It is a bitter irony that tax levels on diesel fuel in Europe are lower than those for petrol, although diesel does considerably more harm to the environment. While public transport providers, some of them at least nominally publicly owned, have to pay the full amount of tax, the lower taxes on diesel are intended to subsidise private road hauliers. Even worse is that aviation fuel is almost tax free. Fossil fuel intensive big businesses love carbon taxes precisely because, while consumers pay higher prices, the companies are hardly affected. 

A second tool used is emissions trading. Companies are issued certificates entitling them to discharge specific amounts of pollutants, which can be traded between companies, countries and even used for speculation on the ‘secondary derivatives market’. In a number of countries, carbon intensive industries are exempted from carbon taxes because they participate in emission trading schemes. In Sweden, businesses facing “international competition” pay a 60% reduced emissions rate. In theory, carbon intensive industries should have to buy so called “carbon certificates” to pay for their emissions. In reality, many get them for free from their respective governments. In Europe, carbon trading is often dubbed “carbon welfare for big business”.

There is a cold logic behind this. Big business representatives argue that having to pay for carbon emissions would force them to leave and set up shop in countries with lighter regulations, meaning “dirtier” production methods and higher pollution rates. Many governments submit to this kind of economic blackmail in the so called “national interest”. One way this obstacle could be removed is to bluntly state that each company threatening to leave would face immediate nationalisation under democratic workers, trade union and community control.

Carbon taxes: a dangerous and useless instrument

Carbon tax supporters argue that these taxes will force consumers to change their behavior. The reality is that carbon emissions are rising even in countries which have introduced carbon taxes. This includes countries like Finland, France or Switzerland. It is true that lower emissions have been registered at the end of the decade up to 2010. But this was mainly because the economic crash led to lower production rates in many industrialised countries.

Low income households suffer most from carbon taxation. The less money you have to spend per month, the harder any price increase will hit. If, for example, the poor have to pay more for heating, they may well be forced to not heat their homes during winter. The rich will not be affected this way, as they can afford to pay a bit more. This makes it unlikely they will change their behavior pattern, even though the “ecological footprint” of rich and wealthier people is much bigger.

Some proponents of carbon taxation argue that the state should return money paid by consumers as carbon tax. This is the case in Switzerland where there is a carbon tax on heating. This tax is paid by those living in rented housing rather than by the landlords. However, after the carbon tax is deducted, it is paid back by dividing the revenue equally between those who paid it. The result is twofold: heating is not being restructured in a carbon neutral fashion as there is no motivation for landlords to do so, and consumer behavior doesn’t change either. Switzerland is missing its emission targets, which is one reason why 160.000 people participated in climate strikes in the city of Zurich alone on 12th June 2019.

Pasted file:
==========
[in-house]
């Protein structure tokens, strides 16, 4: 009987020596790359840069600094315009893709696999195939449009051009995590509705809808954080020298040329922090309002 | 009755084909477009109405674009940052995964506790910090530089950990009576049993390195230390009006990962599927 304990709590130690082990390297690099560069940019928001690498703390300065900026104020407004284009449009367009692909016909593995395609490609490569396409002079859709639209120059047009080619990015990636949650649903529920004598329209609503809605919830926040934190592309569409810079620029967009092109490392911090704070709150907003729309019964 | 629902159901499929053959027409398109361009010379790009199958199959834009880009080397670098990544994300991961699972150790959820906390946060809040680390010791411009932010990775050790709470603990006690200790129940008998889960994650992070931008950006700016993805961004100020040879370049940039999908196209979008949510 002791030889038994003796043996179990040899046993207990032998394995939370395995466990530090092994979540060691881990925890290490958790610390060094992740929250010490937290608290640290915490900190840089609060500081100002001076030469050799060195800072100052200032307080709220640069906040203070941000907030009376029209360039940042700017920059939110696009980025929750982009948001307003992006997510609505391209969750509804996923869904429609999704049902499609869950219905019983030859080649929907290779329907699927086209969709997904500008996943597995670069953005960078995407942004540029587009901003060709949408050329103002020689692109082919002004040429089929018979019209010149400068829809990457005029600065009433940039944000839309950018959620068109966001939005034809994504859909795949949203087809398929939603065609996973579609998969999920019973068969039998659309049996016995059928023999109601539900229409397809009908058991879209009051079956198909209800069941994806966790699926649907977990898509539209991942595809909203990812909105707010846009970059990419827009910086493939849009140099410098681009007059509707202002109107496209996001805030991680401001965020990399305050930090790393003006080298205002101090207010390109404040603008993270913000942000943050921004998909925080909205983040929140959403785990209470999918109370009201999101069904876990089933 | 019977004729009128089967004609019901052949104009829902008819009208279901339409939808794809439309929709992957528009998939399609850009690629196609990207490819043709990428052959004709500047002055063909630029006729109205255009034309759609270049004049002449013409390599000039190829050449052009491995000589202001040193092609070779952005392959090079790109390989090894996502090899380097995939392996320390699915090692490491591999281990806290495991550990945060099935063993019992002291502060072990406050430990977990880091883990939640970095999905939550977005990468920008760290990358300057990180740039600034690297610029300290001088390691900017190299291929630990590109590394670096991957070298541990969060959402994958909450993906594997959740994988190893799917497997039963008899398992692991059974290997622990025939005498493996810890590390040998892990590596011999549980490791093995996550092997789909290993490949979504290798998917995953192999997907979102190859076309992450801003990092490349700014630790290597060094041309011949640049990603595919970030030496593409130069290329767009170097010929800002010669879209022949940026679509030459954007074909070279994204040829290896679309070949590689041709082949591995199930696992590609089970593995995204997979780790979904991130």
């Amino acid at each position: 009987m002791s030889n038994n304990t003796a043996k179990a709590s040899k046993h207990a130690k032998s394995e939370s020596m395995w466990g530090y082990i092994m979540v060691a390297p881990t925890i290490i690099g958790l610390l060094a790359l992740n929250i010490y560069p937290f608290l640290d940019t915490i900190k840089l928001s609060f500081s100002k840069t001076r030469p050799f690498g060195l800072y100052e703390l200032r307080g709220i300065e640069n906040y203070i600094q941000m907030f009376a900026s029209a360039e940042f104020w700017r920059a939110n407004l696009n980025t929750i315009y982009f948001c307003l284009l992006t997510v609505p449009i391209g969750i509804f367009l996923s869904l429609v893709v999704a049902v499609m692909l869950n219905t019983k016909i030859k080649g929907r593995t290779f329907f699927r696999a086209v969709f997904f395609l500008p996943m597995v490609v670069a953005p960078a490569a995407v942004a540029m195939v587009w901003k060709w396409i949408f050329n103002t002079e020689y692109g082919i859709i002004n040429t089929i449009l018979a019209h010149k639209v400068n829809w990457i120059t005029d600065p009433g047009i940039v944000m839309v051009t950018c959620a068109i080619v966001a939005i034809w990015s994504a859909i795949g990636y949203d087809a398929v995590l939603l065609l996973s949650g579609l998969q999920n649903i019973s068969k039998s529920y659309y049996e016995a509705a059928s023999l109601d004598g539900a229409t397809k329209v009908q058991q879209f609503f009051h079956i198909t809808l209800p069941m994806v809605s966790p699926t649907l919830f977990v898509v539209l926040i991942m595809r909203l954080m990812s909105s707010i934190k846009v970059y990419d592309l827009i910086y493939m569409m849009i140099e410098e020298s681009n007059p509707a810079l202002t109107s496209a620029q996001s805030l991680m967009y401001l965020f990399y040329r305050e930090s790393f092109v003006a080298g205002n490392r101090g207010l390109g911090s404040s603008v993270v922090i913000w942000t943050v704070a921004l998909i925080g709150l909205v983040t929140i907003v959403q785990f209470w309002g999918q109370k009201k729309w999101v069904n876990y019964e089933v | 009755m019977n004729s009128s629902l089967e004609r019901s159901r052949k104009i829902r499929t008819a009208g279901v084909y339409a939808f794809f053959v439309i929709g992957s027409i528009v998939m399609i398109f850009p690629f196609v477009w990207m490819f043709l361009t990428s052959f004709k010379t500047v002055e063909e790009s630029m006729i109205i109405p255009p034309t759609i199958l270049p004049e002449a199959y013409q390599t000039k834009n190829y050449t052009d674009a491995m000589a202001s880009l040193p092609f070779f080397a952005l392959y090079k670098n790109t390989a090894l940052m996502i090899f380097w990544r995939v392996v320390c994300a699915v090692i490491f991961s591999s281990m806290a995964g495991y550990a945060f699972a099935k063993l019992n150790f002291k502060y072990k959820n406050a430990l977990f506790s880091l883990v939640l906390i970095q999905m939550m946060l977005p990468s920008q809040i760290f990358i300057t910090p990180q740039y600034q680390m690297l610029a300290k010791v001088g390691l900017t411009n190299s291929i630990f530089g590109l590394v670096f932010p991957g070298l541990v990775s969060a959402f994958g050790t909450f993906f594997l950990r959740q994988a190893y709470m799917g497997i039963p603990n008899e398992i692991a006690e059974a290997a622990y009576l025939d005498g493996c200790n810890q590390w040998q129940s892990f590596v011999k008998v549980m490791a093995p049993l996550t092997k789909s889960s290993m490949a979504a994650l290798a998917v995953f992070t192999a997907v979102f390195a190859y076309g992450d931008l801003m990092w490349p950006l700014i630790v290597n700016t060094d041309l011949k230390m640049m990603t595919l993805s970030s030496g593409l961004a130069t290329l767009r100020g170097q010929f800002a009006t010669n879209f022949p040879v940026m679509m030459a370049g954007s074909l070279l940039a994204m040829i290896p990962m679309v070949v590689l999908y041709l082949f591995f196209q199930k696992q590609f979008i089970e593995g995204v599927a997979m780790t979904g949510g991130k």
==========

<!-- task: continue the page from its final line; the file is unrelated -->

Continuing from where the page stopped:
In Germany a so called “eco-tax” was introduced 20 years ago leading to higher VAT on petrol among other things. The state income generated this way was used to prop up the state pension system. Business did not have to pay this tax, thus again it was working class people who paid. The term “eco tax” is a misnomer, as it did not lead to any lowering of emissions whatsoever. In general, it can be argued that a state will have no interest in cutting carbon emissions if they are a source of income.

Carbon taxes have the potential to split the environmental movement. Far-right parties wait in the wings to latch onto the issue in order to mislead popular anger at rising prices in a reactionary direction. However, this is not an automatic process. When the French government introduced a carbon tax, which meant many had to pay increased fuel prices, whilst at the same time abolishing income taxes for the rich, the result was the “yellow vest” uprising. Within that movement, there was discussion and debate about how to solve the climate crisis in a working class way. Attempts to turn the revolt into a reactionary direction mostly failed.

On the contrary, the ongoing capitalist crisis also means that old neoliberal ideas are increasingly being challenged through mass revolts as currently witnessed in Chile, occupations against workplace closures as happened at the Harland and Wolff shipyard in Belfast and political movements like those around Bernie Sanders in the US and Jeremy Corbyn in Britain.

Hoping for a green new deal?

As part of this process, the idea of a “green new deal” has gained traction. The green new deal is based on a revival of Keynesian ideas. It attempts to reverse neoliberal dogma by arguing the need for big government spending to invest in a green restructuring of the entire economy which in itself would create huge numbers of potentially skilled, well paid jobs. Green new deals include among other things the development of renewable energy, the expansion of public transport and the re-fitting of millions of homes to make them carbon-neutral and environmentally friendly.